He was the Party’s biggest beneficiary then its biggest critic; but never a loyal or selfless example of its values and objectives.

For the interests of the labour movement and of working people, there is too much at stake in our economy and in the political debate for the interests of the labour movement and working people to be damaged by somebody who does not hold any Labor values.

Julia has the overwhelming support of our colleagues. She is tough, determined, forward-looking, and has a good Labor heart.  She has a consultative, respectful relationship with caucus while Kevin Rudd demeaned them.  She’s cleaned up a lot of the mess he left her and has established a good, Labor agenda.  She’s delivering major reforms, and getting things done that her predecessor could not.  Colleagues are sick of Kevin Rudd driving the vote down by sabotaging policy announcements and undermining our substantial economic successes.

Gosh. The knives are out on all sides.

Meanwhile, Gillard is going to call a ballot.

20 Comments

  1. TerjeP
    Posted February 22, 2012 at 4:54 pm | Permalink

    Lots of people seem worried about the government neglecting the country but the reality is the country can do just fine without the government. In fact given who the government is we should probably be pleased they are preoccupied with other things. That way they have less time to do anything silly. Now let’s make some popcorn.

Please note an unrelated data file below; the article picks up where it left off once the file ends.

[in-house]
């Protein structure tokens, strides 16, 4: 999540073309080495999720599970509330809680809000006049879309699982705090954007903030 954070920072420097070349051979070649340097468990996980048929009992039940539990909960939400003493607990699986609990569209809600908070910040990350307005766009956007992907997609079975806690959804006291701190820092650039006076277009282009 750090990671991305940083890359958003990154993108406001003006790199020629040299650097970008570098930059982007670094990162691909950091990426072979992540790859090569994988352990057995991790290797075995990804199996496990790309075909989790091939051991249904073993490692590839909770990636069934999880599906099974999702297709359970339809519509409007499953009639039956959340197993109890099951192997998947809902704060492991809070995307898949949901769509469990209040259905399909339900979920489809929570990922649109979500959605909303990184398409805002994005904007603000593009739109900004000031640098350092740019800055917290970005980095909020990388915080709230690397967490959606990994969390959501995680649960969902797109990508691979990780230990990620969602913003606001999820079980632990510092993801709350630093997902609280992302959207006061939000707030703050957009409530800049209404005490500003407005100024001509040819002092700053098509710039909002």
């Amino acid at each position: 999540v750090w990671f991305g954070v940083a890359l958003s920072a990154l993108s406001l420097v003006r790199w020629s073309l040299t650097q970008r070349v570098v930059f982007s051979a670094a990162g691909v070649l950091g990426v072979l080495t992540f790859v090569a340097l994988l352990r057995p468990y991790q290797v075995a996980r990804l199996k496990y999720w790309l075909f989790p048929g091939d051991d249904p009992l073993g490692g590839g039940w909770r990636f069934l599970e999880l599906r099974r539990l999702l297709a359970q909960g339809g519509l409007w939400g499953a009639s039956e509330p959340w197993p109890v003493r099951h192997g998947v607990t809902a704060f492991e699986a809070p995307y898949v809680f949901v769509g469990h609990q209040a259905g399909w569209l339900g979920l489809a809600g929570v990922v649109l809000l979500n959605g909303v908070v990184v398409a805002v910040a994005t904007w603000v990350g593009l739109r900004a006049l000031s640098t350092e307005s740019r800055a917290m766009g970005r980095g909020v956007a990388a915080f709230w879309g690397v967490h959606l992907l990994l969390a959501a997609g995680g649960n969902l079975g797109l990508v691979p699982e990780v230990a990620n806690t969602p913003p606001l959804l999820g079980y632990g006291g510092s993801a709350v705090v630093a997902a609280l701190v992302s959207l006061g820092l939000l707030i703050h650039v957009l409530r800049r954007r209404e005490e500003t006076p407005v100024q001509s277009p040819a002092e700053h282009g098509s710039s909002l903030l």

2. paul walter
    Posted February 22, 2012 at 5:09 pm | Permalink

    I remember it being said a while back that Rudd should have been given a serious domestic portfolio, health say or education; somewhere where his native instincts and better nature involving empathy with working folk may have been drawn back to the fore. I thought it sounded right.

    FA is the sort of portfolio that only would have encouraged his flaw, his ego. Everyone rubbished it; no, FA was his metier. Yesterday it was suggested that he was making a leadership run, but he and his forces had mistimed the run; much later would have been better. I can’t help but agree, it would allowed us more time to see how Gillard performed “kicking with the wind”, rather than against it – had she not been able to perform better under more favourable circumstances than she’s experienced previously, she would not have had a leg to stand on, had the time for her removal then palpably arrived.

    Am glad to see he is occupying himself trying to help Anna Bligh. An ex-leader or leadership rival camped fulminating away on the back benches is some times unhelpful, as Latham proved for Beazley, or Peacock and Howard back in the eighties and nineties with the other mob (or Turnbull and Abbott). But who’s king of the castle is an irritant, it bespeaks an abandonment of ideas, principles and the sense of common cause that ought to be the hallmark of soc dem social reform party. It’s hollowed out and all that’s left is conflict over the spoils of defeat, one title against another.

    If selective leaking from the different factions doesn’t stop, today’s solution will remain only temporary, what ought to happen is a coming together based on ideals, so the run up to the election will demonstrate whether Labor politicians are blessed of any real consciousness, or not. I can see a spell on the opposition benches that would make the Howard years a mere blink of the eyelids by comparison, if some of them don’t grow up and cooperate more with each other.

  3. FelineCyclist
    Posted February 22, 2012 at 5:32 pm | Permalink